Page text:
Listening to the Voices of the Local Church
This piece, as well as the accompanying post from Fr. Peter Galadza, launch the new Faculty of Theology blog, a chance to hear from the experts on the topics of the day. Dr. Michael Attridge is an associate professor at the Faculty of Theology, where he teaches systematic theology, Christology and issues relating to Vatican II. He serves as the Faculty’s Director of Academic Programs.
Recently, Pope Francis issued a letter Motu Proprio entitled “Magnum Principium”, which relates to the Catholic Church’s liturgy. For those who are wondering, this kind of document is issued by a pope’s own initiative and it changes canon law (Canon 838). This motu proprio, issued last month, is interesting because it now requires those in Rome in charge of translating liturgical texts into local languages to listen to the suggestions of bishops’ conferences throughout world. Previously, these conferences were allowed to undertake translations, but their work was always subject to the review and approval by Rome. Now, Rome will be required to listen to the conferences and to “recognize the adaptations approved by” them. In other words, the conferences can now propose language and, with the force of law behind them, expect that that language will be accepted.
All of this is quite interesting, but my area of theology is not liturgy or liturgical history; it’s ecclesiology – that is, the theology of Church, historical theology, and the Second Vatican Council. In this respect, I’m intrigued by something else that this document signifies, and especially for what it indicates about Francis’ papacy.
One of the most important developments at Vatican II was the rediscovery of the importance of the local church, which we would think of as a diocese. For centuries, when official Catholic theology spoke of the Church most often it was not in reference to the diocese, but to the larger concept of the Church universal, that is, spread throughout the world with the Pope as its head. The Council, however, retrieved the theology of the local church, which was much better known in the earliest centuries of Christianity. It didn’t say that the local church was the only thing that mattered, it simply emphasized that the local church 11sn’t just a piece of the larger universal Church, but is, in a true sense, a Church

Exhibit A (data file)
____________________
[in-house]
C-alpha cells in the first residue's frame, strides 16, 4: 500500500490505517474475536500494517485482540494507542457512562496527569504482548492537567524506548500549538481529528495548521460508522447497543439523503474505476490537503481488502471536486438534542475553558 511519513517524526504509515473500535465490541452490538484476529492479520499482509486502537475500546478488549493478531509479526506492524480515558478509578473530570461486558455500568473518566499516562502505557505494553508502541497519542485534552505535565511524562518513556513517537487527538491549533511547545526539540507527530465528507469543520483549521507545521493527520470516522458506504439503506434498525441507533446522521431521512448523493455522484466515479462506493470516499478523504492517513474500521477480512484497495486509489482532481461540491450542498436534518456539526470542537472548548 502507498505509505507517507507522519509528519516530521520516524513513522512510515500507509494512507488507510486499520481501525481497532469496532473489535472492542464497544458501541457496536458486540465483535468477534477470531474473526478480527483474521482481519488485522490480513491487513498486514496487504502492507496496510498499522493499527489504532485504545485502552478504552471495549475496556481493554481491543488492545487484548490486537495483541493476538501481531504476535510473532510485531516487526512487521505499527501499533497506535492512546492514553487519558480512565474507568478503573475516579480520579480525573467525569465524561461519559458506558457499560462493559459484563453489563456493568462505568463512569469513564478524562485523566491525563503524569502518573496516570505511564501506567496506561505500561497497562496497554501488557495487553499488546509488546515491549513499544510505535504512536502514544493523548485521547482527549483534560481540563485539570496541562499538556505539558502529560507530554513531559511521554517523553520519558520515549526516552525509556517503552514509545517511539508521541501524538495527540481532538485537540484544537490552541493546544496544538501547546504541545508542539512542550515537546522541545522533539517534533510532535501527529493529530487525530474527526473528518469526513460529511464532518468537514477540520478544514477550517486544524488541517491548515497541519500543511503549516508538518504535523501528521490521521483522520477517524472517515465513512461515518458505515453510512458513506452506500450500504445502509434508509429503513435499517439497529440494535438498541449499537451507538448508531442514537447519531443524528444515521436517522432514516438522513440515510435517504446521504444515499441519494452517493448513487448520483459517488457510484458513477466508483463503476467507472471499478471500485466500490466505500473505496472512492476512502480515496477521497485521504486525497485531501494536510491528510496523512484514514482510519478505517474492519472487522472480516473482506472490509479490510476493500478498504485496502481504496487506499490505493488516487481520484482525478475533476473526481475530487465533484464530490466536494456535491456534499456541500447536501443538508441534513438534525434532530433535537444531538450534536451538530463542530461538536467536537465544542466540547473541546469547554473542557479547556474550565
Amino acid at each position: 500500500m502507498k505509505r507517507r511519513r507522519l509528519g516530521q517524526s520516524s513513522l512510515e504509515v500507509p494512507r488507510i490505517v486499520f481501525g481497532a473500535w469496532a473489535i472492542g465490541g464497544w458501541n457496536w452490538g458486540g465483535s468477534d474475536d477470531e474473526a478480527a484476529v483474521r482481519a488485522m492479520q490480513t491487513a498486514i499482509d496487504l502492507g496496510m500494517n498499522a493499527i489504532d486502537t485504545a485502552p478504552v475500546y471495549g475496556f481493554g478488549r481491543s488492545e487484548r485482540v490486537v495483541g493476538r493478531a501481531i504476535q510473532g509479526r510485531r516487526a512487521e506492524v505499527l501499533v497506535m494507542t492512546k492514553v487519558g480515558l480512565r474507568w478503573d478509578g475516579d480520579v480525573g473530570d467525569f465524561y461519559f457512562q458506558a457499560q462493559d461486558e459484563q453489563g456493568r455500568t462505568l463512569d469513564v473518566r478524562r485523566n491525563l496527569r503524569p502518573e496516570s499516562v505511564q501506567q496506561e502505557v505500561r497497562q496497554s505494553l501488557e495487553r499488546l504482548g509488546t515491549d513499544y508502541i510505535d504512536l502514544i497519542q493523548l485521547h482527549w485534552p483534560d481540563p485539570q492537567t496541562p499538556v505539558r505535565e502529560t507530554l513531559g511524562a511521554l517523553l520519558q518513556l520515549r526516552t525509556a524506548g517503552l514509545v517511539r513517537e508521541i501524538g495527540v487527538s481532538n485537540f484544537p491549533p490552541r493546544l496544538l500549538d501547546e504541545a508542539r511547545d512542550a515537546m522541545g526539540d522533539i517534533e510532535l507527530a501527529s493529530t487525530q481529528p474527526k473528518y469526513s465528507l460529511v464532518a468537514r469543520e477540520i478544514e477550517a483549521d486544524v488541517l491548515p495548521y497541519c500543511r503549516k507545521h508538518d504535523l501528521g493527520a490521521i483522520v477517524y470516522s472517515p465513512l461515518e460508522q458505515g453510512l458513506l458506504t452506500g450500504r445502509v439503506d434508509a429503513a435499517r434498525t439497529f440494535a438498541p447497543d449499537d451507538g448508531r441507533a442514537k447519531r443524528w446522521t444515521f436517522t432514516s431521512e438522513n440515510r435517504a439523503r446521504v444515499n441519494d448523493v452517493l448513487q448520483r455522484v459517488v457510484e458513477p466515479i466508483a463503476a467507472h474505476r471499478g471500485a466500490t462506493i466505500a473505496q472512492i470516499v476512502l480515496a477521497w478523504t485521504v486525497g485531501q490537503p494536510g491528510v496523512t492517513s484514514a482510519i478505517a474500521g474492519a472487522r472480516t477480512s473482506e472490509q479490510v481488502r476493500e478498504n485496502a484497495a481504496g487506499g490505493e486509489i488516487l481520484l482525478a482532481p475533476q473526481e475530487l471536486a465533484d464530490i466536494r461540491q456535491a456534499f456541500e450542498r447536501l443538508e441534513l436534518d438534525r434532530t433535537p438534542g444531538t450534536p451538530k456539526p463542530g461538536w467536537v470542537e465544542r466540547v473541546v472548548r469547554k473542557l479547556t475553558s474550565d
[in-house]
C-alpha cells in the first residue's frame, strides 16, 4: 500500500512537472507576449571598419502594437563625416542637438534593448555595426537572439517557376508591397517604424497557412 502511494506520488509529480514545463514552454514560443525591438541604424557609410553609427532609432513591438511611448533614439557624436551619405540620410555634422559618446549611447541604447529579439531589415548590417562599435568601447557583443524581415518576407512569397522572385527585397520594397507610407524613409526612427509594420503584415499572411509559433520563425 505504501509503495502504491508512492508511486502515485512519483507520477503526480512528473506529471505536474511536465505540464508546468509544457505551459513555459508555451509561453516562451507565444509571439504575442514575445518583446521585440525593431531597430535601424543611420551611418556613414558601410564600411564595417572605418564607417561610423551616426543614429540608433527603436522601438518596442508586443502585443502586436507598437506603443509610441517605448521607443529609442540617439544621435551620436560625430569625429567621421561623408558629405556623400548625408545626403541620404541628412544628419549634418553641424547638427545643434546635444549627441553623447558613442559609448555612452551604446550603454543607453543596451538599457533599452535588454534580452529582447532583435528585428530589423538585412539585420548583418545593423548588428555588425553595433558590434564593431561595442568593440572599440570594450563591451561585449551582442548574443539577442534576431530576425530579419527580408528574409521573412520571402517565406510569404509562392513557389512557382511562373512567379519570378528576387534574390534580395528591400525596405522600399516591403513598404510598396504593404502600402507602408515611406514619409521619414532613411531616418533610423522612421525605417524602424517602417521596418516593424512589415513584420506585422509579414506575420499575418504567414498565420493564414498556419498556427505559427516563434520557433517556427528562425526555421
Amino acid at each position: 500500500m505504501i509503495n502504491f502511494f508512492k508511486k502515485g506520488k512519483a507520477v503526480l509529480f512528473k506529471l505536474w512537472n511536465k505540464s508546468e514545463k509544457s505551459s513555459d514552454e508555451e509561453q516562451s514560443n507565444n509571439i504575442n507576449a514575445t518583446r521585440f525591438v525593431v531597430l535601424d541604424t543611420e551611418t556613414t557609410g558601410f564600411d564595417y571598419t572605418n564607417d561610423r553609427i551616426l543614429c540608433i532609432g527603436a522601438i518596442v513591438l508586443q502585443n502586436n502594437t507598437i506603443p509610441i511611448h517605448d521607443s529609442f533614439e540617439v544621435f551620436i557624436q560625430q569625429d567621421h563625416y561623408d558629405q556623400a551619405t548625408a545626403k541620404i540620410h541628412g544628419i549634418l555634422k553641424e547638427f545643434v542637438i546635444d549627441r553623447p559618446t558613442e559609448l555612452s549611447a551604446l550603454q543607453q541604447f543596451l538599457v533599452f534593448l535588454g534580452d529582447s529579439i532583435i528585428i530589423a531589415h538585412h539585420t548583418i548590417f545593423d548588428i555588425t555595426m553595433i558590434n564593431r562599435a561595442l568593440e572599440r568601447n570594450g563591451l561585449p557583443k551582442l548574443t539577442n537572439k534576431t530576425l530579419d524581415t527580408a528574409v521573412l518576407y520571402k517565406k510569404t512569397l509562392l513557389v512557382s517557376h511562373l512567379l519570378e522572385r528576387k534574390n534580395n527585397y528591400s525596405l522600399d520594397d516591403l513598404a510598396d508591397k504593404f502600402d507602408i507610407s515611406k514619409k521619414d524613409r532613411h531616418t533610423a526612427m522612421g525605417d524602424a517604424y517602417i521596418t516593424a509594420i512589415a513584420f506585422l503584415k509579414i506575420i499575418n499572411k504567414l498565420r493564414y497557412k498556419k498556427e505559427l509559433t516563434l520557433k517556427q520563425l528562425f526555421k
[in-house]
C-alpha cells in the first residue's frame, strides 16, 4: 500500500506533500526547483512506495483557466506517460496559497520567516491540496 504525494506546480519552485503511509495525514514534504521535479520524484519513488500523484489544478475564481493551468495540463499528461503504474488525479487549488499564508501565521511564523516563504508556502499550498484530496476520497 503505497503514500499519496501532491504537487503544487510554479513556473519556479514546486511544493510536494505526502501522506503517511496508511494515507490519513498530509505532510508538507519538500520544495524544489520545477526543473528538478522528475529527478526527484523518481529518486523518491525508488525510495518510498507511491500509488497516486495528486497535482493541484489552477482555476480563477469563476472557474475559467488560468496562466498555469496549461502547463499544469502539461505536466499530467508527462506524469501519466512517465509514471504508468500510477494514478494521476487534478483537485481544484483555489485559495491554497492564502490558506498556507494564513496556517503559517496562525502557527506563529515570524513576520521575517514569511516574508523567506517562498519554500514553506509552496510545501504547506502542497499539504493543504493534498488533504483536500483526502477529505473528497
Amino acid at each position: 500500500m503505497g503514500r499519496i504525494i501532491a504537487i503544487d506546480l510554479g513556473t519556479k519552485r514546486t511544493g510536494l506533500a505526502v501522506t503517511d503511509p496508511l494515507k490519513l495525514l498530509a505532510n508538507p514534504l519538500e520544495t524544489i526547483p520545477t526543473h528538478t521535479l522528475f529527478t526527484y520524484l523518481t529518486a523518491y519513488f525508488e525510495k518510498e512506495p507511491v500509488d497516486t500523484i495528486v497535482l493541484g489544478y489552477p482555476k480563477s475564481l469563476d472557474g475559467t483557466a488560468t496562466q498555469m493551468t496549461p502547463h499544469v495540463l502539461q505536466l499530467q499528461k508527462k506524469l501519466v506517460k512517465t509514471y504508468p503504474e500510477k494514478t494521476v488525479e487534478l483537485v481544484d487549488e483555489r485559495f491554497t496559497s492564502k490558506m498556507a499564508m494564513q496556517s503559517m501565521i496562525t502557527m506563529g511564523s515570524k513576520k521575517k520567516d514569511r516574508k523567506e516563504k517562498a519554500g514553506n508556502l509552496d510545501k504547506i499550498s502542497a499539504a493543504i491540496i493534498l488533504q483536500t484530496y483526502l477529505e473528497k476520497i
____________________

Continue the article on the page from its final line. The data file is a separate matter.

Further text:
In the 50 years since the end of Vatican II, there has been a drift in the direction of official Catholic theology to once again emphasize the universality of the Church instead of its particularity. So why does this local/universal issue matter? It matters because it relates to where decisions are made that impact the lives of individual Catholics around the world. Those who emphasize universality are concerned with the unity of the Church, which seems more easily safeguarded when authority is centralized. Those who emphasize particularity are concerned with recognizing the value of the multiple ways in which faith comes to be expressed in different peoples and cultures and languages throughout the world. Since the beginning of his papacy, Francis has appeared to be redirecting us once again towards the local church. He is interested the lives and conditions of individual believers and to the places where they find themselves. An early indication of this arose when he was elected Pope. In his speech, he spoke first to the local people of Rome, as their bishop, and asked them for their prayers. It was only afterwards, that he addressed the Church universal as its Pope. Further, much of his papal ministry has been focused on recognizing the situation and struggles of individual people, whether in the streets of Rome, the shores of Lampedusa, or at the US-Mexican border. But these examples, as with many others are symbolic, not doctrinal. The motu proprio last month, insofar as it alters canon law, now codifies this decentralizing shift. It’s significant, ecclesiologically, not just liturgically, and is worth noting.